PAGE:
Reversion of Rights

It’s no secret that there are new publishers springing up on every corner – sort of like Starbucks on steroids – and many of them are run by people who have very little knowledge and experience of running a publishing company. As a result, many are imploding. Many of them disappear overnight without so much as a whimper, and take the authors’ rights with them. So the question all authors ask is, “What about my rights?”

If the publisher is someone who actually possess a soul, they will send you a letter of reversion, which frees you to take your book elsewhere. If it’s a bankruptcy case, then a letter of reversion may not be viable because books are considered assets of the company, and will be tied up in bankruptcy court.

Get the Paperwork

If they close their doors and slap up a sign on their website granting group dissolution of rights, like this company did, then you’re up a creek without a paddle. The problem is that you need to have a letter that specifies you and your title are free and clear. If you query another editor, they’re going to insist on proof that your book is back in your hands. Without it, you may as well forget trying to query it out.

Removal From Sale

While the now-defunct publisher may take down their online store, your book is still out there in all the online databases, like bn.com, Amazon, etc., and it’s the publisher’s responsibility to remove them. Most don’t. They simply slip away and leave your book in limbo. And yes, if your book continues to sell, guess who’s collecting the money? A guess: it isn’t you. And best of luck getting your royalties out of your ex-publisher.

The good news for those who have a reversion of rights letter is that you can tell any online store like bn.com/Amazon to remove your title, and you’ll send a copy of your letter as proof. No letter, and you’re as screwed as that guy facing the wave.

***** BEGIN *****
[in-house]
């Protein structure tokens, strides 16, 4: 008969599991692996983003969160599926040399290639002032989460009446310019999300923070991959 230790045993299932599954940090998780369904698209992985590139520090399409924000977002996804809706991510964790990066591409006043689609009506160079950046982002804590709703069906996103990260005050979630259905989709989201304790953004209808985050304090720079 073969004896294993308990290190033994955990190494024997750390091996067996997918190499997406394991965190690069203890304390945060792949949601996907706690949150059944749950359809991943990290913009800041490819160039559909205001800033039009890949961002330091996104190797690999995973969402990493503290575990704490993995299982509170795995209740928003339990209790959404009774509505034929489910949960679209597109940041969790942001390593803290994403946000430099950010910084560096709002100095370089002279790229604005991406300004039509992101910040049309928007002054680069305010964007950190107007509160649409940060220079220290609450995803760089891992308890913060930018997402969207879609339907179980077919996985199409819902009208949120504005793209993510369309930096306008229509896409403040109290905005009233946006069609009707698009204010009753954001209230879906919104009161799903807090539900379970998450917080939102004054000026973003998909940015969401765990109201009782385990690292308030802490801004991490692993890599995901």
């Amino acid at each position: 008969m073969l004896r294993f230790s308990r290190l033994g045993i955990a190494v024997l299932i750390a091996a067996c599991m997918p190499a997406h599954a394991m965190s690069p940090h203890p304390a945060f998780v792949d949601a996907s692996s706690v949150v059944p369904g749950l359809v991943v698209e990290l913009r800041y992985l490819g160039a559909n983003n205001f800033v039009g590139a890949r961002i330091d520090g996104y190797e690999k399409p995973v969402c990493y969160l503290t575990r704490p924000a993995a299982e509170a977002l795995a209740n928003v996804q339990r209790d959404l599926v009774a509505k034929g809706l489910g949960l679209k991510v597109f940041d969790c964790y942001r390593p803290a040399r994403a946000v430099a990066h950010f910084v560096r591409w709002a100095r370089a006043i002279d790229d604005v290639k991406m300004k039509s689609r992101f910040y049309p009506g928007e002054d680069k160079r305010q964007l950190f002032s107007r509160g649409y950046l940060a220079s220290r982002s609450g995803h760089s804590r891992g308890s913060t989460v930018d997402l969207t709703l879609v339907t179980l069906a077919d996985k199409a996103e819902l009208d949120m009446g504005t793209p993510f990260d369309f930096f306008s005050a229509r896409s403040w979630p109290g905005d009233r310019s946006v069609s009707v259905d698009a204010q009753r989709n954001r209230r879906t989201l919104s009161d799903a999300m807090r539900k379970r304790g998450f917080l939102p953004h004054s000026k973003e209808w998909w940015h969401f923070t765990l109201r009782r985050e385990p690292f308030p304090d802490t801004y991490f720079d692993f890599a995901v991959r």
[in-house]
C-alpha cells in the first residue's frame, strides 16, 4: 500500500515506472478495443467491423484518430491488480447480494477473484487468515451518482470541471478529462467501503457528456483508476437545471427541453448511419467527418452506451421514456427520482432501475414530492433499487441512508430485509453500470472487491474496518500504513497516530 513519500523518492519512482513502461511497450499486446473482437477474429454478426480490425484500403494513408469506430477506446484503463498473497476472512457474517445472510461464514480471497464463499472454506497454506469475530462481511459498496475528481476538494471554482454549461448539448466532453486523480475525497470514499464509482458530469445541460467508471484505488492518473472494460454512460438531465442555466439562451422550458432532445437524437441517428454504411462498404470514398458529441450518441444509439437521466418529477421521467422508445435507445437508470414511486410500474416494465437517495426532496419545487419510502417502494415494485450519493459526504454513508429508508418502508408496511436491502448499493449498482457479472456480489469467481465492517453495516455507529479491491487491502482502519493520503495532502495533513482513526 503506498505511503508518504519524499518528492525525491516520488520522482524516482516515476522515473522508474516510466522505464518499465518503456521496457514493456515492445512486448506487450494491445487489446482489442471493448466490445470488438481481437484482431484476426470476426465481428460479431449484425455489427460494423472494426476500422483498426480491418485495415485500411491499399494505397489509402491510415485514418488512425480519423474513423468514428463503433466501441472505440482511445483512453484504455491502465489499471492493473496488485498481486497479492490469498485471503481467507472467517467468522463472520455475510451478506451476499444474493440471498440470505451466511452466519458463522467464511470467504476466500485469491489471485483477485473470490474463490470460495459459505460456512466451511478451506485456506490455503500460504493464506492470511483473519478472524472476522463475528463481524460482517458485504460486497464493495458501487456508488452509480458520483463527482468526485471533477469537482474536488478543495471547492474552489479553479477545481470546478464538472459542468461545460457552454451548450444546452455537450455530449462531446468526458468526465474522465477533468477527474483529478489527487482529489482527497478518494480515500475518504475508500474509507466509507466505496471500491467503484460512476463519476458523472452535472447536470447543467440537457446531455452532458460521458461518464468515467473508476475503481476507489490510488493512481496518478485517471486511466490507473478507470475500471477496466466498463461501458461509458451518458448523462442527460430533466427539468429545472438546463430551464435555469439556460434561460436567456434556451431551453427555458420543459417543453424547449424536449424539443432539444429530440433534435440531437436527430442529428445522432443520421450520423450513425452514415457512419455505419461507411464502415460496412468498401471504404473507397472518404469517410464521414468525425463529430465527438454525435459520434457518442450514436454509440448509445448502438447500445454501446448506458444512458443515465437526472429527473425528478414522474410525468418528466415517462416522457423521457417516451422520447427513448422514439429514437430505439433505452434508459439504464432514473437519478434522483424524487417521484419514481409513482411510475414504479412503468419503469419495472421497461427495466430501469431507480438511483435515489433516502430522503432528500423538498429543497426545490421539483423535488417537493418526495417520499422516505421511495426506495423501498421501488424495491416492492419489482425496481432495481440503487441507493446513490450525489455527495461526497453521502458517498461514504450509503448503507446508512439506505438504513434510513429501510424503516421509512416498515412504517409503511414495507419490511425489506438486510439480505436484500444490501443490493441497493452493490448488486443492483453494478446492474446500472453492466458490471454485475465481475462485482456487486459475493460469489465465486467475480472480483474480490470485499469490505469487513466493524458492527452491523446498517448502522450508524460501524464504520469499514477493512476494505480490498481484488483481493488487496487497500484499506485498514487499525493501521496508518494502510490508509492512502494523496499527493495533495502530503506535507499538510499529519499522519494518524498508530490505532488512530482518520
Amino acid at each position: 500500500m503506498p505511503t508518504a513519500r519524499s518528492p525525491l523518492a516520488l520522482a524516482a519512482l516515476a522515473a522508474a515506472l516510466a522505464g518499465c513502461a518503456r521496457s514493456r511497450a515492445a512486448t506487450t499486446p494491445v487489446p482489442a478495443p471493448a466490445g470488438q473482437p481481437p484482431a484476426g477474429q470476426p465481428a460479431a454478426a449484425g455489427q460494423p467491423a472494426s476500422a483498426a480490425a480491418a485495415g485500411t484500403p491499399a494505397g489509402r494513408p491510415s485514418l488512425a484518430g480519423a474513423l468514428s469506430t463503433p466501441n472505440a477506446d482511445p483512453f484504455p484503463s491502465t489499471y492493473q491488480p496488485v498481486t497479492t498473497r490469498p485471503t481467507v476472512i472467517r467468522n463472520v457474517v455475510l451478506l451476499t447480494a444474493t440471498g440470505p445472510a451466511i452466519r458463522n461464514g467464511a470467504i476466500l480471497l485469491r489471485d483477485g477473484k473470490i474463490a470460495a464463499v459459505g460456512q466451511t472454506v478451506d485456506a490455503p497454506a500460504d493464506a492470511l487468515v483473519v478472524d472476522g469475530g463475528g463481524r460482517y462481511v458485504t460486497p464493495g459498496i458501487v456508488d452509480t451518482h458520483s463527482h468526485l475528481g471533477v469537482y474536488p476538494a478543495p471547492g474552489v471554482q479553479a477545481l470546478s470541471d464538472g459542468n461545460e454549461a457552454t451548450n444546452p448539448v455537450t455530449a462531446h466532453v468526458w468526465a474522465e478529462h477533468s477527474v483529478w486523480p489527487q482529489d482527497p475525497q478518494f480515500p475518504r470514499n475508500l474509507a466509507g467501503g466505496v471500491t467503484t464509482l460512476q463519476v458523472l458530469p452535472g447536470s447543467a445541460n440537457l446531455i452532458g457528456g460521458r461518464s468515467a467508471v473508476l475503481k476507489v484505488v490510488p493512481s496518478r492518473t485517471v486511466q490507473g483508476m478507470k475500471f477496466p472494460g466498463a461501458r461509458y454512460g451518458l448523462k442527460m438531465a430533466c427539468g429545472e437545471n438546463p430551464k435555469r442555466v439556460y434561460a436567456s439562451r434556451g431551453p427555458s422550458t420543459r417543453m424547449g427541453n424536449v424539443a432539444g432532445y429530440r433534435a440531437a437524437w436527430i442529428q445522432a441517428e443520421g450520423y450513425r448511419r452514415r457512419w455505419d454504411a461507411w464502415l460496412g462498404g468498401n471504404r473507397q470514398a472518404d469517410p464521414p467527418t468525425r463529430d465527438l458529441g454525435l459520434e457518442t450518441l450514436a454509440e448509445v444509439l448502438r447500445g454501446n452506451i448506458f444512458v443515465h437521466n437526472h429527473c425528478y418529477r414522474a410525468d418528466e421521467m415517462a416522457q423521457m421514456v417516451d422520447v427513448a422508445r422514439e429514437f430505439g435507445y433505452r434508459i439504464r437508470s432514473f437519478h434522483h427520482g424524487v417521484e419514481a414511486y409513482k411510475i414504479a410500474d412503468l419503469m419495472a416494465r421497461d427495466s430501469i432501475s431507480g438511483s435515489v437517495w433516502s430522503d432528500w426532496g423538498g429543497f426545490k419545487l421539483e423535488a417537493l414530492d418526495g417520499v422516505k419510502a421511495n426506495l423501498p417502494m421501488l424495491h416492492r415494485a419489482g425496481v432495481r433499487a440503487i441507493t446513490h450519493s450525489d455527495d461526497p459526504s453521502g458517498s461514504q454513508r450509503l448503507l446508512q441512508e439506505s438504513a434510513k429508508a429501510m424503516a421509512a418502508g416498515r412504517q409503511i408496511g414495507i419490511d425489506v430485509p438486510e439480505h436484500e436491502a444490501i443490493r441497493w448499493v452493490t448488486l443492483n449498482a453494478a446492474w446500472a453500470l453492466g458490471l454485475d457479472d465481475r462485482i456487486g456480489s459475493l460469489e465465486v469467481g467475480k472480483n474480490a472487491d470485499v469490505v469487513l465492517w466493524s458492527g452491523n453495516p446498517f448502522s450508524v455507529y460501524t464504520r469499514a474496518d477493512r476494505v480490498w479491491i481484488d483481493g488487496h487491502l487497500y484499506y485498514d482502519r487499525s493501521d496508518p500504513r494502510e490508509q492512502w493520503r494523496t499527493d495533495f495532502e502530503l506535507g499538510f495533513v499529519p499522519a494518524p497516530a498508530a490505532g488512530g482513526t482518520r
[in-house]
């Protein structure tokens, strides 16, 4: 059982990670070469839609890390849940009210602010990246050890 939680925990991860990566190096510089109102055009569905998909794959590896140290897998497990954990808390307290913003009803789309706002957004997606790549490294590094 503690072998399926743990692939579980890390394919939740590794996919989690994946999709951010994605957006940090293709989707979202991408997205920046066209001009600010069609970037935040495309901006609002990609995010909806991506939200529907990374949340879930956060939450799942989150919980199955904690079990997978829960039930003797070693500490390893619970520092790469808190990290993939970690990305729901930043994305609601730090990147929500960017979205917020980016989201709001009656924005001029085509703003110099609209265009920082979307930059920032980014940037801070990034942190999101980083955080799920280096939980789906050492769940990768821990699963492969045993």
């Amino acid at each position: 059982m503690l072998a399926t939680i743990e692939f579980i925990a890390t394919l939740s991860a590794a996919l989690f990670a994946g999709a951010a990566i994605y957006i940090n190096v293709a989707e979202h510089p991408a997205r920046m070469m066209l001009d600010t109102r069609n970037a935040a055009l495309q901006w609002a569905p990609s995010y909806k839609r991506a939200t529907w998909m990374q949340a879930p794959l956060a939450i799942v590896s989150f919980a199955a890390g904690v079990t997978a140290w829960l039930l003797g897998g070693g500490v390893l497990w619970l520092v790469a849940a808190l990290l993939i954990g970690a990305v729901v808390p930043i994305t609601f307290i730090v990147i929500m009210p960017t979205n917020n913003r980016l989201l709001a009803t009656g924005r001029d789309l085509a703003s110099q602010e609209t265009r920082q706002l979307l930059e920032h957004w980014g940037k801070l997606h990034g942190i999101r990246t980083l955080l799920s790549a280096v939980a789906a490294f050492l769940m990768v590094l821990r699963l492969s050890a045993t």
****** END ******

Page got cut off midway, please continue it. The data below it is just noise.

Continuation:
Solutions

Sadly, there are few. If you find yourself in this position, you can sit down and write another book. Hopefully, you have many lovely stories burning inside of you. Yes, it sucks stale Twinkie cream to lose a book, but you have little recourse. I’ve know a number of writers who used this to their advantage and totally re-tooled the book and gave it a different title.

Let me warn you that you could have limited success. For instance, I’m a creeper, meaning I creep around the internet when I’m interested in an author. I want to get a feel for someone I may work with. Chances are that I’ll stumble across your previous pubbed book with a defunct publisher who left all their titles still active online. If I see the similarities of that book and the one in my grubby little paws, I’ll ask you about it. It’s not a bad thing because if I love the story, there are always solutions. But I do want to know so I can put out any potential fires.

Do Your Homework

Before you query out a work where you have no letter of reversion, do your homework so you can put out any potential fires. You may be shocked at what you discover.

In one case, an author discovered her book was being illegally sold as an ebook by a leading distributor. All rights had been reverted to the author before the publisher imploded (thanks to her agent), but somehow, the distributor got hold of her manuscript and was selling the e-book format online. The author never knew because she hadn’t done a search. It wasn’t until someone else found it that she threatened a lawsuit and instant removal of her book.

Researching is how I snuffed out a very odd experience with Smashwords. The author had met with constant rejection and decided to self-pub his book on Smashwords, only he couldn’t get the formatting down right, so it never went live. He saw this as a sign to give his book one more go. Voila, he got a great agent and I bought the book.

One night, I happened to be surfing the ‘net and Goggled ( misspelled on purpose) the title of his book. Bam! EPub Bud had his entire book (including the funky formatting) up on their site. I scratched my head and wondered how a file that was uploaded to Smashwords, but never published, made its way over to ePub Bud, where anyone could read the book in its entirety. I immediately alerted the author, who was beyond furious.